Post by acmesalute76 on Nov 15, 2019 10:02:58 GMT -7
It would depend on your level and the angle of your board. You definitely need the kicker board foot holds or you won’t get off the ground. Those yellow holds are pretty hard though, if that’s all you have it’s going to be V5 and up on the 25 degree and at least V6 on the 40. You’d need something to warm up on.
You can definitely train power that way but it would be a lot more fun to just get more holds. And if you can’t buy them all at once I’m not sure I’d start with the yellows. The moonboard is great for power training though.
It's definitely worth it to have the Original, Set A, and Set B.
I've played around a little with the "newer" red holds and wood holds. Honestly though, it seems like the center of mass is around the 2016 setup with original, A, and B. I think you'll be happier with more holds.
I think the moonboard needs to be done right, you can't skimp on the kicker - I notice a big difference between gyms even where they have too much, or too little space under the bottom foothold row - in the gyms where there is too little space, I can't keep my heel off the ground for a lot of the low start problems. If you are going to do the moonboard, best to do it properly. Unless you are onsighting V7s, go the white and black holds first, followed by the yellow, then the red, and finally the wood holds.
In my experience moonboarding doesn't translate to the rock as well.
One-for-one, you are correct. But training raw power and body positioning has helped for me. I think it's more direct than a campus board. However, I'm reaching a point where I've recognized my technique and [lack of] mileage on hard routes is holding me back.
Post by acmesalute76 on Nov 24, 2019 19:01:28 GMT -7
My gym has a 25 degree moonboard, which I think has helped me a LOT in climbing outside. I think the 40 degree (standard) is less useful because you end up using larger holds at the same grade. I love the 25 because it still has powerful moves but you’re pulling off and latching small holds, so I think it translates really well. Most gyms don’t set anything like that either.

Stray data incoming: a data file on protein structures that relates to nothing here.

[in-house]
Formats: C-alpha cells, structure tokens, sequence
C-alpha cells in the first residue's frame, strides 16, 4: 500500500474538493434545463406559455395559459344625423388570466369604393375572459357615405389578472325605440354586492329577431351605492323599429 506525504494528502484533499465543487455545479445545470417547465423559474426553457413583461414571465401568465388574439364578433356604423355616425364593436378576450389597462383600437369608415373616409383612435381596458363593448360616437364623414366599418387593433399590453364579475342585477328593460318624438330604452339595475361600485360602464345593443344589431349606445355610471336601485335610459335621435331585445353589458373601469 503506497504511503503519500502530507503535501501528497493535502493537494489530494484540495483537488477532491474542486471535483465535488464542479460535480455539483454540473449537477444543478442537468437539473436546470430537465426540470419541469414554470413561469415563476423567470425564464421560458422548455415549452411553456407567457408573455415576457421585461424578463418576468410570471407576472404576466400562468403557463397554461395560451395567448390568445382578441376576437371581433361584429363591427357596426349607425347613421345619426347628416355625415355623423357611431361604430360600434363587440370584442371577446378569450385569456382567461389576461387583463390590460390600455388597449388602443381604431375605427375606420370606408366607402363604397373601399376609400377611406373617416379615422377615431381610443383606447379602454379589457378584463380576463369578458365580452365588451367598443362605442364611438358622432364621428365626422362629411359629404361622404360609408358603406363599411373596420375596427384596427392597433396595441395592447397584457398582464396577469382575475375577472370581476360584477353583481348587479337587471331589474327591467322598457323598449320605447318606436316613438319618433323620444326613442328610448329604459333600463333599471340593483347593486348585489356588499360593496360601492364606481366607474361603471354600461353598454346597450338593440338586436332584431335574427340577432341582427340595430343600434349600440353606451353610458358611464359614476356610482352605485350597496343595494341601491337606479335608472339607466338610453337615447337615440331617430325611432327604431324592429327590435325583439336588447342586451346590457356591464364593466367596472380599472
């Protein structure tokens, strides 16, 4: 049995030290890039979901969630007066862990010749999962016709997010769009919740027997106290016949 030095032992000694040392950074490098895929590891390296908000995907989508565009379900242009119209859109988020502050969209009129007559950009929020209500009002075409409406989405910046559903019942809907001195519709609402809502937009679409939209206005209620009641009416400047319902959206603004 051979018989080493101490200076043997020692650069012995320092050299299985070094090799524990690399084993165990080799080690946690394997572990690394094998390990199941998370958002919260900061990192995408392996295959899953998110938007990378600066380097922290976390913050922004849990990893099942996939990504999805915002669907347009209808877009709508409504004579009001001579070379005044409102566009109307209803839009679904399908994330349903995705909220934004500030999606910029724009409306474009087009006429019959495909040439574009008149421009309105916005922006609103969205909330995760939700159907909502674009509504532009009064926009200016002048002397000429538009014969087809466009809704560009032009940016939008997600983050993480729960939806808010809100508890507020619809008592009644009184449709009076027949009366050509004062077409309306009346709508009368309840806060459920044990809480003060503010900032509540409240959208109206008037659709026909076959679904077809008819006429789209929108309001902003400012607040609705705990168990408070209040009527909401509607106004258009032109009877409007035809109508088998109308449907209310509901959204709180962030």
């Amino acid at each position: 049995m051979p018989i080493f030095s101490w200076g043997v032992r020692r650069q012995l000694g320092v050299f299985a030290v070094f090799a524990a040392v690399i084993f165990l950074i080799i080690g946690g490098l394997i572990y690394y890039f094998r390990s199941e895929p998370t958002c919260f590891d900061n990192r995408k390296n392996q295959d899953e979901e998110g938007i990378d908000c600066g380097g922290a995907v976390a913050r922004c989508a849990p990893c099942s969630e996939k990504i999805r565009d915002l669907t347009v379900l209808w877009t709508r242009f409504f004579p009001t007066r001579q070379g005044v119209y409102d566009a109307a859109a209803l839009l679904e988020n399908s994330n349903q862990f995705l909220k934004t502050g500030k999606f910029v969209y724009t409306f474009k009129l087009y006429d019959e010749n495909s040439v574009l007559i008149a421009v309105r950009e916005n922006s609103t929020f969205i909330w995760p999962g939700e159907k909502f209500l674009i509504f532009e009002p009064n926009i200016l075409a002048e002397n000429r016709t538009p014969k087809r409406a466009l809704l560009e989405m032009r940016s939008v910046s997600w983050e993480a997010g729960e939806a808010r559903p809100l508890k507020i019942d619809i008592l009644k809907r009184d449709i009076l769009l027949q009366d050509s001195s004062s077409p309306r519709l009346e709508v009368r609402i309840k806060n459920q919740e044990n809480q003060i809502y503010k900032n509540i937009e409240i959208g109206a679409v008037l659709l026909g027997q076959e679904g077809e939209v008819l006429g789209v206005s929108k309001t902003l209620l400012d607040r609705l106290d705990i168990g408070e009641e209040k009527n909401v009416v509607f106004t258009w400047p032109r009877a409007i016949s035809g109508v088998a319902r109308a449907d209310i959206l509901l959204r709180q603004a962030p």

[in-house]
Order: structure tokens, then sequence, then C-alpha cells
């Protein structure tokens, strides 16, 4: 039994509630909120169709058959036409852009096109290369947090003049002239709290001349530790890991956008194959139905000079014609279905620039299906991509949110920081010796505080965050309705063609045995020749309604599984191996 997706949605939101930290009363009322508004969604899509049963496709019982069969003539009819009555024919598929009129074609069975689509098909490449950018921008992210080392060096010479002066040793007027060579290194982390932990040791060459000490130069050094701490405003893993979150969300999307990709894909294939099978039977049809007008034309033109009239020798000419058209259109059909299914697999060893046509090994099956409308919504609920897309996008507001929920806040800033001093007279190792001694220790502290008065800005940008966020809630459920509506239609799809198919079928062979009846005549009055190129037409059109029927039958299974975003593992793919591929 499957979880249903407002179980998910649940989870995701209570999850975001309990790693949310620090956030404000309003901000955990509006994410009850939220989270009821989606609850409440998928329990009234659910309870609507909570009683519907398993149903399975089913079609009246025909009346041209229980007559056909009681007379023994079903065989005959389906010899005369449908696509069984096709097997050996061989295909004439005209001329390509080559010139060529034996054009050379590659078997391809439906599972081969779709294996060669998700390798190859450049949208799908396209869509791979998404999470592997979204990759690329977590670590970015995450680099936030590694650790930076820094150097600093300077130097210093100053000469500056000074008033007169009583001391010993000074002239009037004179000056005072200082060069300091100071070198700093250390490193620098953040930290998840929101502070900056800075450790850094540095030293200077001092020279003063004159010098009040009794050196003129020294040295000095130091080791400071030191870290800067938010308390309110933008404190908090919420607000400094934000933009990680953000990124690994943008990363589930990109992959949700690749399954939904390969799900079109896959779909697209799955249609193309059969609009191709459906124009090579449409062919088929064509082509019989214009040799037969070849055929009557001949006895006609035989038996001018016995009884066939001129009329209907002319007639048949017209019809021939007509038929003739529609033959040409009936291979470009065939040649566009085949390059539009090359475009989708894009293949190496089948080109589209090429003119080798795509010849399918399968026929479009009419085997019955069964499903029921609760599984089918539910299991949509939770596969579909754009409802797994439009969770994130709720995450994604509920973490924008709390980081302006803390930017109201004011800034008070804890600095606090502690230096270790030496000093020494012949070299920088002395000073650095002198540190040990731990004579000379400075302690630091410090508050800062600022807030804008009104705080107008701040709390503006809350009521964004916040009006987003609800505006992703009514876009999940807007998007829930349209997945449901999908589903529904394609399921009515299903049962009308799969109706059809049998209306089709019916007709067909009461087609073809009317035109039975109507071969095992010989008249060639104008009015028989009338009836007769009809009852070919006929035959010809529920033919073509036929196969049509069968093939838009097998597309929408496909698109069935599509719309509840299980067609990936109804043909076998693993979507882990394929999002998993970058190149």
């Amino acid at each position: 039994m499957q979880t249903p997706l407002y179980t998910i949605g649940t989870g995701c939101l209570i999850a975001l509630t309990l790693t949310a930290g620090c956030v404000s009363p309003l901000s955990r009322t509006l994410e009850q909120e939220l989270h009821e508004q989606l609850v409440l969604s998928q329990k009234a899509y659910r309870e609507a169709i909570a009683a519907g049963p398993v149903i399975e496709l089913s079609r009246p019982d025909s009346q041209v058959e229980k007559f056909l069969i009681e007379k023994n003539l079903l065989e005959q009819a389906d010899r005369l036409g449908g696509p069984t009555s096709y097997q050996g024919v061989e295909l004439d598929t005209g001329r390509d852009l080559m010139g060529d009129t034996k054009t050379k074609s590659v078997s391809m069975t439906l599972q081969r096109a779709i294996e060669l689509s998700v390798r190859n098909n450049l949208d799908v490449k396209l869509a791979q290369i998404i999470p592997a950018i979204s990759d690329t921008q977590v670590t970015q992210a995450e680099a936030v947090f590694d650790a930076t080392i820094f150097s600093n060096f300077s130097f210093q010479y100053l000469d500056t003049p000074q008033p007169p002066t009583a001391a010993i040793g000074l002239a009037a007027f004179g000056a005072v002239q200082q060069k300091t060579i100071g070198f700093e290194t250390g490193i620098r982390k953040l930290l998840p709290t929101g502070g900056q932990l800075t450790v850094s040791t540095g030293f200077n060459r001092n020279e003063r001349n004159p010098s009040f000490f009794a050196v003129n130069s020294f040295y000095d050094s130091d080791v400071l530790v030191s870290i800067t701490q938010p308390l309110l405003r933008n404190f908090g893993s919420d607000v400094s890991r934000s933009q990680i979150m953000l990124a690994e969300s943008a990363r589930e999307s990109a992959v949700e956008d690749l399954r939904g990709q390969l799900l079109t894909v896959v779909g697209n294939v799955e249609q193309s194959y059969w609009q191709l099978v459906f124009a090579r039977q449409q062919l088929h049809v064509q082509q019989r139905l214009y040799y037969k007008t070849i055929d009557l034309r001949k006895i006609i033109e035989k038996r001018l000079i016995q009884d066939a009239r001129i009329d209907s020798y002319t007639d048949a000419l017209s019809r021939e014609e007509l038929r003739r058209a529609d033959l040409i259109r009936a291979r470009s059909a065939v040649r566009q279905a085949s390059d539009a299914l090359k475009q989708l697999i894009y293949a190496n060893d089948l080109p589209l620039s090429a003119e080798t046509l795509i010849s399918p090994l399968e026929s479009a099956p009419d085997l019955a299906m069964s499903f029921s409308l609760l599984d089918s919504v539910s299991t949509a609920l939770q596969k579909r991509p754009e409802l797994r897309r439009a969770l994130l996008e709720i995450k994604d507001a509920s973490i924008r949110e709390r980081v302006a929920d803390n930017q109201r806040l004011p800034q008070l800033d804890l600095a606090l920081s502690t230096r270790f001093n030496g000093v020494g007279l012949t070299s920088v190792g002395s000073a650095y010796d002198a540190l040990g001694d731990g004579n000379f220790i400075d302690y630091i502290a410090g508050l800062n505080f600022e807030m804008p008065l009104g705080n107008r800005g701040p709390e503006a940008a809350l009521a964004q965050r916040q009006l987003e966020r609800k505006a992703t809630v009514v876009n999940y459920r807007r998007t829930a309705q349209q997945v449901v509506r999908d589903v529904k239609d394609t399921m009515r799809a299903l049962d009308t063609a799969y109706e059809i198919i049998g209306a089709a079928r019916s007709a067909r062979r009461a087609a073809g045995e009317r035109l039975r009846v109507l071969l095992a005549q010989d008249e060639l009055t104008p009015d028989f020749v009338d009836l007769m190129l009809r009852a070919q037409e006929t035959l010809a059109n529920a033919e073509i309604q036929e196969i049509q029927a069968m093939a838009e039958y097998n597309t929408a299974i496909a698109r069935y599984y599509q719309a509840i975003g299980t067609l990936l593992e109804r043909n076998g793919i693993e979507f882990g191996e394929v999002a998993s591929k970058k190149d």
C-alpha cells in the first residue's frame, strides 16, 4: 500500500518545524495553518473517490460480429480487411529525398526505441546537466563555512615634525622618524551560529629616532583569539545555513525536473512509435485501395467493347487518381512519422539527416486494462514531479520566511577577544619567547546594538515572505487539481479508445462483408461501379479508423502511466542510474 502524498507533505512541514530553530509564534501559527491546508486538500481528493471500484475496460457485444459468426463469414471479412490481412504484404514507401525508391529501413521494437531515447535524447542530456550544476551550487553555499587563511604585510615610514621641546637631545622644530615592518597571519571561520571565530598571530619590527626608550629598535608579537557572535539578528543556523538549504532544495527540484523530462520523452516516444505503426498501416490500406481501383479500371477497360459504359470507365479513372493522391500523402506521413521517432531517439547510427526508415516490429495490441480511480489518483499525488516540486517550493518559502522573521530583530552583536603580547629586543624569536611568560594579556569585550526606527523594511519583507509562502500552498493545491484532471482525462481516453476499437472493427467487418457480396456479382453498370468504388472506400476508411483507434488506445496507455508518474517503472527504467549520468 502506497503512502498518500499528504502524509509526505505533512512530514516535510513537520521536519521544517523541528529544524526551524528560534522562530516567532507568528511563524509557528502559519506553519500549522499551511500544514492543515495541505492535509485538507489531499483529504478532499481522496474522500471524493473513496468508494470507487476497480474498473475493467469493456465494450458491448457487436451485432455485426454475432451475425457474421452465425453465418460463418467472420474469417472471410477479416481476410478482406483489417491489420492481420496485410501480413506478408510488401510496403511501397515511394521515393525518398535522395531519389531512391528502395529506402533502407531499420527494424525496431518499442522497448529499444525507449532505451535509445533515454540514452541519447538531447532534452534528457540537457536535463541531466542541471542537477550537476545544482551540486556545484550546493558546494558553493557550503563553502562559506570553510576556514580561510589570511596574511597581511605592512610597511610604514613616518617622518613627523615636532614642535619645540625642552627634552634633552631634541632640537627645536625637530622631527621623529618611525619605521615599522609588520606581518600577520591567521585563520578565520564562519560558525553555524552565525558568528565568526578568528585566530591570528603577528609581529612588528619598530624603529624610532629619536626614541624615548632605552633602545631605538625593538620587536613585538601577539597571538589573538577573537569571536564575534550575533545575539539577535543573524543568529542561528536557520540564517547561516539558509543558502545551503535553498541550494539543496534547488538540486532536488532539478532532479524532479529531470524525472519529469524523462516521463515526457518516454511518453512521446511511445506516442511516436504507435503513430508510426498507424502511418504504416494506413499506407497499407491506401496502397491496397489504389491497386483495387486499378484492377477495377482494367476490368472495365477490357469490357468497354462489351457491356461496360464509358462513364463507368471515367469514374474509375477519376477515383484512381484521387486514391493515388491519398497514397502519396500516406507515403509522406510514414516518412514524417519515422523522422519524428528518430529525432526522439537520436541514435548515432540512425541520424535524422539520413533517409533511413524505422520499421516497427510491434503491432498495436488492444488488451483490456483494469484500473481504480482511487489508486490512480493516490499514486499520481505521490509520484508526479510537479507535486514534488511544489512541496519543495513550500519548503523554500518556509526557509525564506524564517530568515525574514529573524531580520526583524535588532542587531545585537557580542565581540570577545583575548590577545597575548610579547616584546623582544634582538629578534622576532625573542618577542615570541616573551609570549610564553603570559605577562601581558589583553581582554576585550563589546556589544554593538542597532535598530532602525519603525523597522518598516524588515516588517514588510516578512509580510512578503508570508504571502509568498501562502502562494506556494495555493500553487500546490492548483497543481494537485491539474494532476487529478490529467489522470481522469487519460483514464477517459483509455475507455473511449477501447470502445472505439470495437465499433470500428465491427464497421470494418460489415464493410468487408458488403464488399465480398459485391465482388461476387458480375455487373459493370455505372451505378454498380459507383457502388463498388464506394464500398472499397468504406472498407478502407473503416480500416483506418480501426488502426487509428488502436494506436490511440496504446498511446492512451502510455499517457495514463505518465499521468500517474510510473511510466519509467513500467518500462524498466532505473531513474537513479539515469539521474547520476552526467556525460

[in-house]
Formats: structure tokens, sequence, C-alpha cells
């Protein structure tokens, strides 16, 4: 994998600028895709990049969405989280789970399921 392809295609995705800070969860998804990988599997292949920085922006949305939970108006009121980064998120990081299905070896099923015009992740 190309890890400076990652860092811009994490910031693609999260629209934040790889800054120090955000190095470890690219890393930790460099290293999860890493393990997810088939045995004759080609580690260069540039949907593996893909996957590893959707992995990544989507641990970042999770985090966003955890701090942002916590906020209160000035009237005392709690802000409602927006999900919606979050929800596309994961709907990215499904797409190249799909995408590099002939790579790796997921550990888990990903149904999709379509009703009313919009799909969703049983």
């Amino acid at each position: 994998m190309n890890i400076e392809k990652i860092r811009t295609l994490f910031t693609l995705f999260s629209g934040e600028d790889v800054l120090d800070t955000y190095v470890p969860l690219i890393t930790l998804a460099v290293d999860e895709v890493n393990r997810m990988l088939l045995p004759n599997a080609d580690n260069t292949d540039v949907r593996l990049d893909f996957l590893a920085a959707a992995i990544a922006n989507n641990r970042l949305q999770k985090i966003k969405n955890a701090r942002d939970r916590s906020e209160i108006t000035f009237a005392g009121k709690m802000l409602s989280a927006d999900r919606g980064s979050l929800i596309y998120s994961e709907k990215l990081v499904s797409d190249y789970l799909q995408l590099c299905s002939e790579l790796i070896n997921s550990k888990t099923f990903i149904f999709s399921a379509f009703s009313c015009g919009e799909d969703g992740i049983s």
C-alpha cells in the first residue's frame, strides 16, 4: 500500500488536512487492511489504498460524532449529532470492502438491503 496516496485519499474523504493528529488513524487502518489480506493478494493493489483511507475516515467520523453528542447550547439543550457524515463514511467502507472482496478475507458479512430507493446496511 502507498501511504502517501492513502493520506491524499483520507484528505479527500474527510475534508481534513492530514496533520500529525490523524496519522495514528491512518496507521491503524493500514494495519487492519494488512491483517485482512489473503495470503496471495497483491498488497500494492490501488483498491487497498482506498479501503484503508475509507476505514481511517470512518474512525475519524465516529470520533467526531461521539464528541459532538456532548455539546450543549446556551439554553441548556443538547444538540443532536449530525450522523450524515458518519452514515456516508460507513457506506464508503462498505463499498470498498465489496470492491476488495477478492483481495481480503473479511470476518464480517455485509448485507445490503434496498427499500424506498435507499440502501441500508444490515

Obviously it depends on the climber too. For me my power and finger strength is a big weakness. If upper body strength was your weakness or you were training steeper routes or boulders, the 40 degree could be better. But the thing that makes the moonboard great is it forces a powerful, dynamic style that is similar enough to outdoor climbing.
I think the 40 degree (standard) is less useful because you end up using larger holds at the same grade.
I think this really depends on how you use the Moonboard. If you work methodically through all the benchmark problems it's a great way to really identify you weaknesses and work them in this style. It's hard then to simply use larger holds at the same grade. I'll admit, when I first started moonboarding ~2 years ago, I'd swipe through the problems and look for problems that didn't include yellow holds as I found them tweaky, but that was a mistake I believe.
Once you're climbing V5-V7 in a few tries on the moonboard, you're regularly using the yellow small holds. The wooden holds are good for teaching a different style of contact strength and body positioning, and red holds also have some interesting crimps.
Still, I agree somewhat with you, when I recently moved house I changed my board form 40 to 30 degrees, and started a discussion here where I proposed going to 25 degrees due to my preference for sightly overhanging technical climbing vs. jug hauls, think Smith Rock vs RRG. I was suggested off that. I'm finding the new angle to be working well, it's hard enough without turning anything using my small crimp holds into V9 problems.
With the 25 degree angle on the moonboard, I've heard it lacks the problems/benchmarks of the 40?